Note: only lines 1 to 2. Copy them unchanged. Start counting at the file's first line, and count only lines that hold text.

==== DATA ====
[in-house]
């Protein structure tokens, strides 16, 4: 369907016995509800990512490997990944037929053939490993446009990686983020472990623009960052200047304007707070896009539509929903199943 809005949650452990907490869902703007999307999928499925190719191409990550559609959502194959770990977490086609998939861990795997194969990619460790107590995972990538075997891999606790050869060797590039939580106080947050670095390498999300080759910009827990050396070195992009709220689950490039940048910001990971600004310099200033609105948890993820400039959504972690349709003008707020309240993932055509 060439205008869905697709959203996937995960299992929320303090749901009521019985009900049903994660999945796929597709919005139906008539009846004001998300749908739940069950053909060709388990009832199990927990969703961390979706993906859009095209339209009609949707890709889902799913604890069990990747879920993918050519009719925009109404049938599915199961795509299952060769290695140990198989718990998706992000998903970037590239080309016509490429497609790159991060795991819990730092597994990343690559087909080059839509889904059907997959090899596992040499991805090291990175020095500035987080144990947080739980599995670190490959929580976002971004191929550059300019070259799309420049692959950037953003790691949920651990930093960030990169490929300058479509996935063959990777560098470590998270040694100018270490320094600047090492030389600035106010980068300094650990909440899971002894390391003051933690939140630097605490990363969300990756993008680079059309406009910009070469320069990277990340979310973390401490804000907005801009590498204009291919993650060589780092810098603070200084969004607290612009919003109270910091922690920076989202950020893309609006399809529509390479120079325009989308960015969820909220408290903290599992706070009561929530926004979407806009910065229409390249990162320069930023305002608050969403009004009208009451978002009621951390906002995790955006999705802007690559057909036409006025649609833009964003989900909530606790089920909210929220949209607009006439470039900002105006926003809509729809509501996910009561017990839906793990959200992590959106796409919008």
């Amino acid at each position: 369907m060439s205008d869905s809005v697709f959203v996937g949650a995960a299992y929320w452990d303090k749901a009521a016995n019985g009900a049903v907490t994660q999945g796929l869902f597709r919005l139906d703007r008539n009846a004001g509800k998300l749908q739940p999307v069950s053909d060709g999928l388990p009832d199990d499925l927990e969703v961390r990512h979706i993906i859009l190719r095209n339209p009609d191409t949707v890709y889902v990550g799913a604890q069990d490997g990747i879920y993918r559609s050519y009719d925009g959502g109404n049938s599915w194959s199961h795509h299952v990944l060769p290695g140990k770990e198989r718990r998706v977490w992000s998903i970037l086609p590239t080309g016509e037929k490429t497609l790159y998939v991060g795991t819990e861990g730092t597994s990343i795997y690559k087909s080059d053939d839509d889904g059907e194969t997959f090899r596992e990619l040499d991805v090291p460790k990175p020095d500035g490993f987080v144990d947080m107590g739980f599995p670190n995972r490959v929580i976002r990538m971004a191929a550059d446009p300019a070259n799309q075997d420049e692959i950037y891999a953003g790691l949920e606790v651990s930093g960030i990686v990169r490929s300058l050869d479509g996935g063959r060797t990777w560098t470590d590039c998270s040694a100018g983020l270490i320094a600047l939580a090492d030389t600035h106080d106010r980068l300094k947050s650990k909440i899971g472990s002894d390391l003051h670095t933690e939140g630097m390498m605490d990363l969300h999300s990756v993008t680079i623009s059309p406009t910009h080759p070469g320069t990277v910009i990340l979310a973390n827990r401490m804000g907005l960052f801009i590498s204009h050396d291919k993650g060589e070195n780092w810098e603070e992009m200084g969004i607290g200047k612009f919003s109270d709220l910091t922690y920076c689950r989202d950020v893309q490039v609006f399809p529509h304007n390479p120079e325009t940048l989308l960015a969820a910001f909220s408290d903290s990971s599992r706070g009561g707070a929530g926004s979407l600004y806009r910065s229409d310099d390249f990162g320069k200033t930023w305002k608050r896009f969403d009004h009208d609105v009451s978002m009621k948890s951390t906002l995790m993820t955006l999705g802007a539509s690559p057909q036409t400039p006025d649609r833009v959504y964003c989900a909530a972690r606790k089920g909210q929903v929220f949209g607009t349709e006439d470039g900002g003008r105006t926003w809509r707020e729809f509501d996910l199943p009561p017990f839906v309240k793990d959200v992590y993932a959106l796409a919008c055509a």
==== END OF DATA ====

[in-house]
């Protein structure tokens, strides 16, 4: 369907016995509800990512490997990944037929053939490993446009990686983020472990623009960052200047304007707070896009539509929903199943 809005949650452990907490869902703007999307999928499925190719191409990550559609959502194959770990977490086609998939861990795997194969990619460790107590995972990538075997891999606790050869060797590039939580106080947050670095390498999300080759910009827990050396070195992009709220689950490039940048910001990971600004310099200033609105948890993820400039959504972690349709003008707020309240993932055509 060439205008869905697709959203996937995960299992929320303090749901009521019985009900049903994660999945796929597709919005139906008539009846004001998300749908739940069950053909060709388990009832199990927990969703961390979706993906859009095209339209009609949707890709889902799913604890069990990747879920993918050519009719925009109404049938599915199961795509299952060769290695140990198989718990998706992000998903970037590239080309016509490429497609790159991060795991819990730092597994990343690559087909080059839509889904059907997959090899596992040499991805090291990175020095500035987080144990947080739980599995670190490959929580976002971004191929550059300019070259799309420049692959950037953003790691949920651990930093960030990169490929300058479509996935063959990777560098470590998270040694100018270490320094600047090492030389600035106010980068300094650990909440899971002894390391003051933690939140630097605490990363969300990756993008680079059309406009910009070469320069990277990340979310973390401490804000907005801009590498204009291919993650060589780092810098603070200084969004607290612009919003109270910091922690920076989202950020893309609006399809529509390479120079325009989308960015969820909220408290903290599992706070009561929530926004979407806009910065229409390249990162320069930023305002608050969403009004009208009451978002009621951390906002995790955006999705802007690559057909036409006025649609833009964003989900909530606790089920909210929220949209607009006439470039900002105006926003809509729809509501996910009561017990839906793990959200992590959106796409919008």